From the 17th century, only the Catholic Czech nobility significantly participated in the functioning of the Habsburg Monarchy. Newly arrived families gradually identified with the Czech lands and often also with the Czech language. At the end of the 18th century, a period called Josephinism began. His representative, the Emperor and King Joseph II (1780-1790), initiated extensive reforms that significantly changed the position of the nobility and reduced the number of aristocratic privileges. Part of the modernization of the country was also the prioritization of German at the expense of Czech (the purpose was more efficient state administration).

A snapshot showing members of the Czech nobility during a horse race in Prague, 1900
A snapshot showing members of the Czech nobility during a horse race in Prague, 1900

During the 19th century, the Czech nobility was significantly involved in the process of national revival, the promotion of the Czech language and the emergence of modern Czech culture and society. Prominent representatives of the patriotic nobility were especially the Sternberg, Chotek, Schwarzenberg, Czernin, Kolowrat, Kinsky and Lobkowitz. In the second half of the 19th century, representatives of these and other families became involved in emerging parliamentary activity. The patriotically oriented nobles founded the Party of the Conservative Estate, cooperating with the Old Czech Party, another aristocratic political force was the Party of the Constitutionalist Estate. In the second half of the 19th century, the ranks of the Czech nobility were expanded by successful businessmen, politicians and artists, for example the Bartoň family, the founder of the Škoda Works Emil Škoda, the industrialist František Rienghoffer, the leader of the Old Czech Party František Ladislav Rieger, the composer Antonín Dvořák and the writer Jaroslav Vrchlický. The representatives of this so-called new nobility, however, usually remained outside the Czech aristocracy.[5]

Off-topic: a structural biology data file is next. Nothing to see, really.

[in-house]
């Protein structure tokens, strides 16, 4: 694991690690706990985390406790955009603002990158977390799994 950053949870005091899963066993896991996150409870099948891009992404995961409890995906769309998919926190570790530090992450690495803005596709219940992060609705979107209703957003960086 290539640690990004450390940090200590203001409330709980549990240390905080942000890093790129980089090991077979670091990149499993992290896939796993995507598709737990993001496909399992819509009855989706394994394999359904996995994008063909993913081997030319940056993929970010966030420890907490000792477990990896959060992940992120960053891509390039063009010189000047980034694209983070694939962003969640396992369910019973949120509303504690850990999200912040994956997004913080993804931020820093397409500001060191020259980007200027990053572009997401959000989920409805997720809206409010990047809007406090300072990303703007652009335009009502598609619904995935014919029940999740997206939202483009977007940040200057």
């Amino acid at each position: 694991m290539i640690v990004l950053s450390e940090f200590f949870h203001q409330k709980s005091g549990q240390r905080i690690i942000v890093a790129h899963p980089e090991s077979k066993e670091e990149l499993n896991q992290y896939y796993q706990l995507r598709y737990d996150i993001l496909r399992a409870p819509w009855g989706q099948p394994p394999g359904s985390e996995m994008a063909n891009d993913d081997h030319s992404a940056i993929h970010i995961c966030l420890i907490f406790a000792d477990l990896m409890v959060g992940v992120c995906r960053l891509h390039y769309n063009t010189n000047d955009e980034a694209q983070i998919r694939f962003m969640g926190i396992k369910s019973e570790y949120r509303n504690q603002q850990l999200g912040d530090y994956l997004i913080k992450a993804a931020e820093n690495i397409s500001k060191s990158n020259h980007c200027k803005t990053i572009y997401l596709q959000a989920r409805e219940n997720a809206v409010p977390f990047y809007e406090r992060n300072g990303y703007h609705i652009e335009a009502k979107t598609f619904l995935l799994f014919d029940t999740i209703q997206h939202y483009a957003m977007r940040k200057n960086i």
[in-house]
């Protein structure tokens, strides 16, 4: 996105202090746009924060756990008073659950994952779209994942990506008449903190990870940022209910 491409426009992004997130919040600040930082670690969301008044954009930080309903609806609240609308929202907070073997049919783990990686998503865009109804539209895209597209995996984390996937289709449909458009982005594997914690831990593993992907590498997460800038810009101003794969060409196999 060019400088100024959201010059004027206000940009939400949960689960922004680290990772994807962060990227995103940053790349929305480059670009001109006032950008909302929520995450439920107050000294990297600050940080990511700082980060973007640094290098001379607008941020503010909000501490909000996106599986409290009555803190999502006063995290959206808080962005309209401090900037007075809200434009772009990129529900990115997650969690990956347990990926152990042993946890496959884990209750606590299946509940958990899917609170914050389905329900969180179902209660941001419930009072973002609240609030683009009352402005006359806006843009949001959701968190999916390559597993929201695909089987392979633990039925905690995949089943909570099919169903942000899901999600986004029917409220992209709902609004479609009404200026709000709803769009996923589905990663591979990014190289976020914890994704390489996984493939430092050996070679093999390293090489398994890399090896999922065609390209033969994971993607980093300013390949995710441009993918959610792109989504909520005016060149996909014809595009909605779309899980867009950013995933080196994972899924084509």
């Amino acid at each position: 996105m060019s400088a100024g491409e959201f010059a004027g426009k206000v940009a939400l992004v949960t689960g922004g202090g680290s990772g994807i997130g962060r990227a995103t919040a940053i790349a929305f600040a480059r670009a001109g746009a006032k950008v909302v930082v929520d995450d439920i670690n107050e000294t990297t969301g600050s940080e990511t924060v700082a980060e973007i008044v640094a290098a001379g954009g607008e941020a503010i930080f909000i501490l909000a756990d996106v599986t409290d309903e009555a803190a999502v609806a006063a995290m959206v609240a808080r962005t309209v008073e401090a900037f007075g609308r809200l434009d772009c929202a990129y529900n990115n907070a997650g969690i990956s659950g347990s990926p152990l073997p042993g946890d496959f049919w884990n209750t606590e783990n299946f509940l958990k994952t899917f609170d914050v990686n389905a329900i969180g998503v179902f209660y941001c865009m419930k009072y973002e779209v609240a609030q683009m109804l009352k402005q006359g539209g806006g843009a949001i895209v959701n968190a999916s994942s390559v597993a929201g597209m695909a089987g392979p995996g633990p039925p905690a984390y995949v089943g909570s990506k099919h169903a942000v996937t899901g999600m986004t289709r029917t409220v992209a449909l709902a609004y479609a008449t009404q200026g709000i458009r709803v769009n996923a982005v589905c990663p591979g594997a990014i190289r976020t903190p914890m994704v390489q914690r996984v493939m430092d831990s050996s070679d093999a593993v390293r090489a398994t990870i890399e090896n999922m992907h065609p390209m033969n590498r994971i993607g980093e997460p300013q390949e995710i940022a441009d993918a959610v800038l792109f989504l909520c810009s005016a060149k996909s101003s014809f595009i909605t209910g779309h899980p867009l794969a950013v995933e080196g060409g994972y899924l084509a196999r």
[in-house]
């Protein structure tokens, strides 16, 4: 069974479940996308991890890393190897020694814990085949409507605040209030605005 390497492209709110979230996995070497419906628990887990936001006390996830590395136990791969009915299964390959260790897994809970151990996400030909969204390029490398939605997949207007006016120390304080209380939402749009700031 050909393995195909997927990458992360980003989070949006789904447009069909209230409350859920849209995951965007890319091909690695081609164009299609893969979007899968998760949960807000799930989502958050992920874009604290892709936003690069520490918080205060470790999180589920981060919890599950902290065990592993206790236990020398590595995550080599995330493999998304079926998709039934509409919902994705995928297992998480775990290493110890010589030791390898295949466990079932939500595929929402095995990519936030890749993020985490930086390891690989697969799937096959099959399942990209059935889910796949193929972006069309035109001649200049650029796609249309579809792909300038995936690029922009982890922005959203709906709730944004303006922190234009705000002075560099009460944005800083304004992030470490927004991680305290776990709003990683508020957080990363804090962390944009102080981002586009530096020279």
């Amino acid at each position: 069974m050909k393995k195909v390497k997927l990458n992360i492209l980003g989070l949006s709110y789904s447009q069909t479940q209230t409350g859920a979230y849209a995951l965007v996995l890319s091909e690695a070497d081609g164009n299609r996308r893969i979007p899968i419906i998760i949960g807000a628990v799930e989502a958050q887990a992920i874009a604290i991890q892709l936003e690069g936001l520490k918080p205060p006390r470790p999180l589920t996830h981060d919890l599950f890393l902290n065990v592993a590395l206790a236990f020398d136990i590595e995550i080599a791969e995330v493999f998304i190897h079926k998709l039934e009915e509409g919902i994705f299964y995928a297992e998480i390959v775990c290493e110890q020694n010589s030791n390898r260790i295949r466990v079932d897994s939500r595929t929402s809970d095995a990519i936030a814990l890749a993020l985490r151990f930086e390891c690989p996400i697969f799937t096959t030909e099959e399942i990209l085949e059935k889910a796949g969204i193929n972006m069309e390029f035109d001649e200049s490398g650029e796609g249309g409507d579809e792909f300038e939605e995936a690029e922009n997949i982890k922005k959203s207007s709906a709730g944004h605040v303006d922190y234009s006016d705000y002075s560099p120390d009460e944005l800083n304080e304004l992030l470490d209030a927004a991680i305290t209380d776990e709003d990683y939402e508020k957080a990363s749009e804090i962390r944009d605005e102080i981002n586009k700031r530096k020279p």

After the First World War, the monarchy disappeared in the Czech lands and a republic was established. Most of the Czech nobility held monarchist positions, but remained loyal to the newly established Czechoslovak Republic. Some nobles even entered the service of the Czechoslovak Republic and worked in diplomacy (for example, representatives of the Lobkowitz, Schwarzenberg and others). The Czechoslovak Republic confiscated the property of the Habsburgs and Hohenbergs, and the Clam-Martinic family also lost their property. During the following years, the property was sold off and the Fürstenbergs, for example, left the country. [6]

Count Zdenko Radslav Kinský (above), author of the idea of the Declaration of the Czech Nobility and Prince Karel VI. Schwarzenberg, author of the text of the Declaration
Karl VI zu Schwarzenberg.jpgCount Zdenko Radslav Kinský (above), author of the idea of the Declaration of the Czech Nobility and Prince Karel VI. Schwarzenberg, author of the text of the Declaration

The turning point occurred in 1938. In response to the direct threat to the democratic state by Nazi Germany, the most important noble families issued a Declaration of the members of the old Czech families on the inviolability of the territory of the Czech state. During the audience with President Edvard Beneš, members of the Schwarzenberg, Lobkowitz, Kinsky, Kolowrat, Czernin, Sternberg, Colloredo-Mannsfeld, Parish, Dobrzenský, Strachwitz, and Belcredi publicly joined him. A similar statement was issued a year later, already in the occupied Protectorate of Bohemia and Moravia. In September 1939, the National Declaration of the Czech Nobility was drawn up, in which 85 of the most important Czech noblemen from 33 noble families declared their Czech nationality. The Nazis subsequently confiscated the property of these nobles, and some then lived through the war in house internment or in concentration camps. Some nobles managed to emigrate. Part of the nobles actively participated in the domestic resistance, for example the Bořek-Dohalský brothers were murdered in a concentration camp, Karel VI Schwarzenberg or Václav Norbert Kinský participated in the anti-Nazi uprising in 1945.[7]